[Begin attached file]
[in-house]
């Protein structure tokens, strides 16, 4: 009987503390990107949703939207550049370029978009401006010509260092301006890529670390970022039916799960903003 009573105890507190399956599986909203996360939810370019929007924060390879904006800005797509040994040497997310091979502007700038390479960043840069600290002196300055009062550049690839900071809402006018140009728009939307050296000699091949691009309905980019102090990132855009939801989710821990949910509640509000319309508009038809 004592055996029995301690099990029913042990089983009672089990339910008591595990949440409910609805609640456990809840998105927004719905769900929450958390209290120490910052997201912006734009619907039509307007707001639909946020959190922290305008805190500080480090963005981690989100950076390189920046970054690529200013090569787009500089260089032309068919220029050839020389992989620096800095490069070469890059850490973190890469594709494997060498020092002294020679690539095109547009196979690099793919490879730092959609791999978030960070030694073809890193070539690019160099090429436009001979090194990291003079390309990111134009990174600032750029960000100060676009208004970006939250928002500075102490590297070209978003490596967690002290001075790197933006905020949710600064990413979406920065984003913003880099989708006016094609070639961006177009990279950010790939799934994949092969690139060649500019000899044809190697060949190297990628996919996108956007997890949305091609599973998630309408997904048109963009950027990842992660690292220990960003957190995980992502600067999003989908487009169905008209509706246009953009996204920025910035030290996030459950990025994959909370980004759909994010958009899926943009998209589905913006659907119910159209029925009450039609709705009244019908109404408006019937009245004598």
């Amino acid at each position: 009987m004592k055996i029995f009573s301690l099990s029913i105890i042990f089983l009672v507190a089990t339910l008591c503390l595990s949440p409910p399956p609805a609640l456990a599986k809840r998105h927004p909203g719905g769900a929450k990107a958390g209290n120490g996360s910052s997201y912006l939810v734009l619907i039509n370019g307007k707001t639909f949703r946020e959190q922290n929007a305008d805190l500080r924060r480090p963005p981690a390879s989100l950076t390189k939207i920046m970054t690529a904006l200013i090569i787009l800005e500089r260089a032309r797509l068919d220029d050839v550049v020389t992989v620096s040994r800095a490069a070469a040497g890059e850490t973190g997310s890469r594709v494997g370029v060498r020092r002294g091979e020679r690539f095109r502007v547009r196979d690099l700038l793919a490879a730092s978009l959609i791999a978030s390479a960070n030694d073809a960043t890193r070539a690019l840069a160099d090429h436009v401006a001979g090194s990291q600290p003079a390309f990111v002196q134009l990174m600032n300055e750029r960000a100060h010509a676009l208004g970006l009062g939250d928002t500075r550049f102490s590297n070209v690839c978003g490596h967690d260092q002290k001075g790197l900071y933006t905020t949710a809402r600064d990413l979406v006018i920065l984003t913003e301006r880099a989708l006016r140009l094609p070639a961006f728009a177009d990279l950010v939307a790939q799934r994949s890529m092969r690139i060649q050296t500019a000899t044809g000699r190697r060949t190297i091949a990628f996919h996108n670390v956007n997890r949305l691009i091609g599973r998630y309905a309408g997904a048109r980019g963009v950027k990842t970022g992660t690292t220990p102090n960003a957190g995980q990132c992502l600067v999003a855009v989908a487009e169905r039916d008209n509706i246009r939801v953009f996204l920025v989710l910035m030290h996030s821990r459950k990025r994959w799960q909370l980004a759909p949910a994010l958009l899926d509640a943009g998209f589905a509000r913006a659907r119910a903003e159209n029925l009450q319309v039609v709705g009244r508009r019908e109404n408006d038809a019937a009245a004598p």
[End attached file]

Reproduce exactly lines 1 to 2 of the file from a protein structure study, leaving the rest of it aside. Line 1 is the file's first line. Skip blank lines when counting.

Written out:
[in-house]
């Protein structure tokens, strides 16, 4: 009987503390990107949703939207550049370029978009401006010509260092301006890529670390970022039916799960903003 009573105890507190399956599986909203996360939810370019929007924060390879904006800005797509040994040497997310091979502007700038390479960043840069600290002196300055009062550049690839900071809402006018140009728009939307050296000699091949691009309905980019102090990132855009939801989710821990949910509640509000319309508009038809 004592055996029995301690099990029913042990089983009672089990339910008591595990949440409910609805609640456990809840998105927004719905769900929450958390209290120490910052997201912006734009619907039509307007707001639909946020959190922290305008805190500080480090963005981690989100950076390189920046970054690529200013090569787009500089260089032309068919220029050839020389992989620096800095490069070469890059850490973190890469594709494997060498020092002294020679690539095109547009196979690099793919490879730092959609791999978030960070030694073809890193070539690019160099090429436009001979090194990291003079390309990111134009990174600032750029960000100060676009208004970006939250928002500075102490590297070209978003490596967690002290001075790197933006905020949710600064990413979406920065984003913003880099989708006016094609070639961006177009990279950010790939799934994949092969690139060649500019000899044809190697060949190297990628996919996108956007997890949305091609599973998630309408997904048109963009950027990842992660690292220990960003957190995980992502600067999003989908487009169905008209509706246009953009996204920025910035030290996030459950990025994959909370980004759909994010958009899926943009998209589905913006659907119910159209029925009450039609709705009244019908109404408006019937009245004598």